Our success has depended, and will continue to depend, largely on the skills, efforts and motivation of our executive officers who generally have significant experience within the post-secondary education industry. Our success also depends in large part upon our ability to attract and retain highly qualified faculty, school directors, administrators and corporate management. Due to the nature of our business, we face significant competition in the attraction and retention of personnel who possess the skill sets that we seek. In addition, key personnel may leave us and subsequently compete against us. Furthermore, we do not currently carry "key man" life insurance on any of our employees. The loss of the services of any of our key personnel, or our failure to attract and retain other qualified and experienced personnel on acceptable terms, could have an adverse effect on our ability to operate our business efficiently and to execute our growth strategy.

Strikes by our employees may disrupt our ability to hold classes as well as our ability to attract and retain students, which could materially adversely affect our operations.  In addition, we contribute to multiemployer benefit plans that could result in liabilities to us if these plans are terminated or we withdraw from them.

As of December 31, 2018, the teaching professionals at six of our campuses are represented by unions and covered by collective bargaining agreements that expire between 2019 and 2022.  Although we believe that we have good relationships with these unions and with our employees, any strikes or work stoppages by our employees could adversely impact our relationships with our students, hinder our ability to conduct business and increase costs.

We also contribute to multiemployer pension plans for some employees covered by collective bargaining agreements.  These plans are not administered by us, and contributions are determined in accordance with provisions of negotiated labor contracts.  The Employee Retirement Income Security Act of 1974, as amended by the Multiemployer Pension Plan Amendments Act of 1980, imposes certain liabilities upon employers who are contributors to a multiemployer plan in the event of the employer’s withdrawal from, or upon termination of, such plan.  We do not routinely review information on the net assets and actuarial present value of the multiemployer pension plans’ unfunded vested benefits allocable to us, if any, and we are not presently aware of any material amounts for which we may be contingently liable if we were to withdraw from any of these plans.  In addition, if any of these multiemployer plans enters “critical status” under the Pension Protection Act of 2006, we could be required to make significant additional contributions to those plans.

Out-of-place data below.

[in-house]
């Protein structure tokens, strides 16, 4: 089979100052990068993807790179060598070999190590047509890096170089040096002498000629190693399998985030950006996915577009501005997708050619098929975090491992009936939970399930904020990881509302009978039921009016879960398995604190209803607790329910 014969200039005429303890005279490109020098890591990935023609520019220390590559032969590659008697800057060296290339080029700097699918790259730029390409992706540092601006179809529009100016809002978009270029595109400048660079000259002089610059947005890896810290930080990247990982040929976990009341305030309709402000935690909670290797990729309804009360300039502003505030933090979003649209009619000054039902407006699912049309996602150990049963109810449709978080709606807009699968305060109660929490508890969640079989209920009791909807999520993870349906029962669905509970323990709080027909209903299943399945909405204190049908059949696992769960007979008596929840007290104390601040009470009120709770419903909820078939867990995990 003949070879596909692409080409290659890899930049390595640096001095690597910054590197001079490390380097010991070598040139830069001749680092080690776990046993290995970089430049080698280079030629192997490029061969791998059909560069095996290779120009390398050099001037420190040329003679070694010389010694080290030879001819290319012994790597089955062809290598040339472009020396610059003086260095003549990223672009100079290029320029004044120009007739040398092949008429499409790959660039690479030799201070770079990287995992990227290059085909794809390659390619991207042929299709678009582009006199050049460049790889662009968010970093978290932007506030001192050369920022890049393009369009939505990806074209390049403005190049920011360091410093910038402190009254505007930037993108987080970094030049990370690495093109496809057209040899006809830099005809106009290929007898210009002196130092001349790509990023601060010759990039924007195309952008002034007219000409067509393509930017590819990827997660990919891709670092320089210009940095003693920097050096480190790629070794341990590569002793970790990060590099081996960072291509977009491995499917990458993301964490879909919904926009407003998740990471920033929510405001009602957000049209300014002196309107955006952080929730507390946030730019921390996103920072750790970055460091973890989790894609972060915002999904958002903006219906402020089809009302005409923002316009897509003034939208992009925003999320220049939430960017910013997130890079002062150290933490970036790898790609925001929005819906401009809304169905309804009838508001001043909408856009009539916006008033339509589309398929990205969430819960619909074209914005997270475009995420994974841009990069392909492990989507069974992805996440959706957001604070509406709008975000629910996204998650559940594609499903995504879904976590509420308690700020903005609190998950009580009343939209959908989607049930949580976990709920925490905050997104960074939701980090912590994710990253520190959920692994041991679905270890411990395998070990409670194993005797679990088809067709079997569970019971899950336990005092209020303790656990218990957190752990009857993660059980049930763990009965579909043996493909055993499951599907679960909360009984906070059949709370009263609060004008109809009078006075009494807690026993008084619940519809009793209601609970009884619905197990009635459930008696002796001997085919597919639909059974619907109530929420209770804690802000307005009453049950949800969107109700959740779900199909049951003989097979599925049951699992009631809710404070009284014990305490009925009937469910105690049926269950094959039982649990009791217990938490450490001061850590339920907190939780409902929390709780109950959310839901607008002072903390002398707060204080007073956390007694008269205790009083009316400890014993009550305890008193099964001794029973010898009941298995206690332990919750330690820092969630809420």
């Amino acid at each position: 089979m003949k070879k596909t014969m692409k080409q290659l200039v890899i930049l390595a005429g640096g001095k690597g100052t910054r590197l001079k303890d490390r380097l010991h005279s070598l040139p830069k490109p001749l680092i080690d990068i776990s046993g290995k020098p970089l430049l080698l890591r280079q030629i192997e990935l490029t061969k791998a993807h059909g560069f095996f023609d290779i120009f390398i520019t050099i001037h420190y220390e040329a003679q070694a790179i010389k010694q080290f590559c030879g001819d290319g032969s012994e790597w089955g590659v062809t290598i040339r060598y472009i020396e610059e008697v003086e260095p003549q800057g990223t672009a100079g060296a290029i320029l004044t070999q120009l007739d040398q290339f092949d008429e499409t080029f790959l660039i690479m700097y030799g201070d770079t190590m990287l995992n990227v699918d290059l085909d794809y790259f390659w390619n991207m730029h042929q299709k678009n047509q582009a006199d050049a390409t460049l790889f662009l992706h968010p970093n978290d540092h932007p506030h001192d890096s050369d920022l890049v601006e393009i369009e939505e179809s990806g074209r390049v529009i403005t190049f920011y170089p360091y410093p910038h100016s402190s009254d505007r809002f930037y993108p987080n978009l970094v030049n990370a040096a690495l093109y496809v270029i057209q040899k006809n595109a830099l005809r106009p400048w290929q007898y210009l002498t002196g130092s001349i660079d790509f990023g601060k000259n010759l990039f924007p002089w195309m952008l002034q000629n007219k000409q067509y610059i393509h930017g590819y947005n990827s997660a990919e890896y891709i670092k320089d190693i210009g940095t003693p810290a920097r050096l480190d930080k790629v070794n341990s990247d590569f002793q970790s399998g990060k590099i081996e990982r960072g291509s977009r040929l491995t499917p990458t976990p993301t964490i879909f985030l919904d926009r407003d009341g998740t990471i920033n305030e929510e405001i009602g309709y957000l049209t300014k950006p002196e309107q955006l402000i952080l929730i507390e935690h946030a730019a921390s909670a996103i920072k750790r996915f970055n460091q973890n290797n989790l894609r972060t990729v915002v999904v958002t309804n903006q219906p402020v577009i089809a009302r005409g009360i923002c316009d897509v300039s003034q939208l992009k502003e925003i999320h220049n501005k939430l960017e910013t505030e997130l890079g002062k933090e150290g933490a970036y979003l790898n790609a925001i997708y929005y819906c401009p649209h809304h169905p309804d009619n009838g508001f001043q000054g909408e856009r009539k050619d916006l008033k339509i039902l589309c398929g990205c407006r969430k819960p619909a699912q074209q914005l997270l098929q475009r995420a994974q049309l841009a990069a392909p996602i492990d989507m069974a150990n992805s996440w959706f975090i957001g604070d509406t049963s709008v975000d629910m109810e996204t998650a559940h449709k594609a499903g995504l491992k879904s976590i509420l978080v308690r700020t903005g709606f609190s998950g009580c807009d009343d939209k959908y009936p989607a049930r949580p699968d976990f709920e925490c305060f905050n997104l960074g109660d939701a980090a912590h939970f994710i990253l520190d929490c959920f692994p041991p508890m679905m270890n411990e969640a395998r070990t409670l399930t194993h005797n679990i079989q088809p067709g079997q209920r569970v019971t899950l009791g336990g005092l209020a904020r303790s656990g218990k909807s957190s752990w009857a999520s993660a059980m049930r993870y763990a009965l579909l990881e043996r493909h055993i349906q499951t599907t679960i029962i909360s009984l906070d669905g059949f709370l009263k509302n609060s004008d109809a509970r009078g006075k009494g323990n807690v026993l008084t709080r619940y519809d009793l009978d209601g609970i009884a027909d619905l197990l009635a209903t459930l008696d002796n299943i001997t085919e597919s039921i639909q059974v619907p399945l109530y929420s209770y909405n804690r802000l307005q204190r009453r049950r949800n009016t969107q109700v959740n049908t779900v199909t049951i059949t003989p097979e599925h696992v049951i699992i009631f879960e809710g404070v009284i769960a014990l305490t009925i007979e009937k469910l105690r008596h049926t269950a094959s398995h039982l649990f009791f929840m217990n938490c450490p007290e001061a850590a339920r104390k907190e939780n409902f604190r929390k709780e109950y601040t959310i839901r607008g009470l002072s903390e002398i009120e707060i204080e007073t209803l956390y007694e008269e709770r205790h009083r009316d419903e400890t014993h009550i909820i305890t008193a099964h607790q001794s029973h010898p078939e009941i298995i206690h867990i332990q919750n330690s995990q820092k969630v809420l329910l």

24

Anti-takeover provisions in our amended and restated certificate of incorporation, our bylaws and New Jersey law could discourage a change of control that our stockholders may favor, which could negatively affect our stock price.

Provisions in our amended and restated certificate of incorporation and our bylaws and applicable provisions of the New Jersey Business Corporation Act may make it more difficult and expensive for a third party to acquire control of us even if a change of control would be beneficial to the interests of our stockholders. These provisions could discourage potential takeover attempts and could adversely affect the market price of our common stock. For example, applicable provisions of the New Jersey Business Corporation Act may discourage, delay or prevent a change in control by prohibiting us from engaging in a business combination with an interested stockholder for a period of five years after the person becomes an interested stockholder. Furthermore, our amended and restated certificate of incorporation and bylaws:


·
authorize the issuance of blank check preferred stock that could be issued by our board of directors to thwart a takeover attempt;

·
prohibit cumulative voting in the election of directors, which would otherwise allow holders of less than a majority of stock to elect some directors;